In addition to turning white, cacti can develop yellow or light-colored patches. This often occurs when the cactus is exposed to excessive sunlight or if there’s an underlying issue like fungal infection.

Wrinkling or Shrinking

The cactus may start to wrinkle or shrink, especially in the affected areas. This is a sign of dehydration and stress.

Stunted Growth

A cactus turning white and experiencing stress may exhibit stunted growth. It may stop growing or show signs of weakness.

Brown or Black Spots

If the white patches have been damaged further, they may develop into brown or black spots, indicating tissue damage or decay.

Visible Pests

Inspect the cactus closely for visible pests such as mealybugs, scale insects, or aphids, which can leave behind white or waxy secretions.

Discolored or Unhealthy Areoles

Areoles are the small, round, or oval structures on a cactus from which spines and flowers grow. If the areoles are turning white or discolored, it can be a sign of an issue.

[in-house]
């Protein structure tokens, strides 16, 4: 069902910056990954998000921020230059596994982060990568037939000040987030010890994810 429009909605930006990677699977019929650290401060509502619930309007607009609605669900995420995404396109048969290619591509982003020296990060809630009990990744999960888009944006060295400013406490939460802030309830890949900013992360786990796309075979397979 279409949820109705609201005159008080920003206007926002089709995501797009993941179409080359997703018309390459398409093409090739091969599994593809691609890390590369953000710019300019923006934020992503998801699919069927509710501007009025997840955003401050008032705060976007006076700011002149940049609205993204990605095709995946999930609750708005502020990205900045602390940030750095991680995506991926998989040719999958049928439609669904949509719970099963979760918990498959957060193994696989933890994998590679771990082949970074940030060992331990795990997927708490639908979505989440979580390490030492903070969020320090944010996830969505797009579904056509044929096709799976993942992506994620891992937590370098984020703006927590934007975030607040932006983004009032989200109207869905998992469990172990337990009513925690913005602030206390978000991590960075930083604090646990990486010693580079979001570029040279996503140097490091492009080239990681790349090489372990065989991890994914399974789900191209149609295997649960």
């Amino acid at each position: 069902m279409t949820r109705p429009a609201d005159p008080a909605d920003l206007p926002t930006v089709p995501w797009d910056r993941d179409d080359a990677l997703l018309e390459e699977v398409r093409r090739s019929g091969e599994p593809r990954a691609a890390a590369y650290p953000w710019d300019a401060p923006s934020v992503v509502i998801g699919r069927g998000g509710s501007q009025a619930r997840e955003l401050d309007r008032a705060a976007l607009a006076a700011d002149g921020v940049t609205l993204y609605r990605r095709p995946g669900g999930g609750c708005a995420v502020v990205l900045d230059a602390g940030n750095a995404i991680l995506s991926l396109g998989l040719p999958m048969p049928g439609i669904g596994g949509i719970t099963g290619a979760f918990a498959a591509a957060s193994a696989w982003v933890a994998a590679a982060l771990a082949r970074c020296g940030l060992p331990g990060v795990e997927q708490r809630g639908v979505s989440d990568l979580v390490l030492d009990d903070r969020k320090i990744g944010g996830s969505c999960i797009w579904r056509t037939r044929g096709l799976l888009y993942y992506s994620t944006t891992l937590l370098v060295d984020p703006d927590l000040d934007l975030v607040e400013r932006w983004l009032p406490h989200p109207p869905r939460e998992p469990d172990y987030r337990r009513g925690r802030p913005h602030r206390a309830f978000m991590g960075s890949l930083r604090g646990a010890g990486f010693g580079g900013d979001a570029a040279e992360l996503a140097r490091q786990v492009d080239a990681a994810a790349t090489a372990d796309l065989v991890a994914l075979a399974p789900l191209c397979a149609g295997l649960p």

Unusual Growth Patterns

Sometimes, a cactus may respond to stress by developing unusual growth patterns, such as odd-shaped or elongated segments.

Fungal Growth

In cases of fungal infection, you may notice fuzzy, white, or mold-like growth on the cactus’s surface.

Cactus Leaning or Tilting

Severe stress or damage can cause the cactus to lean or tilt to one side as it struggles to maintain its balance.

Diagnosing the Main Cause of Cactus Turning White

Diagnosing the cause of a cactus turning white involves careful observation and consideration of various factors. Here are the steps to help you identify what might be causing your cactus to turn white:

Visual Inspection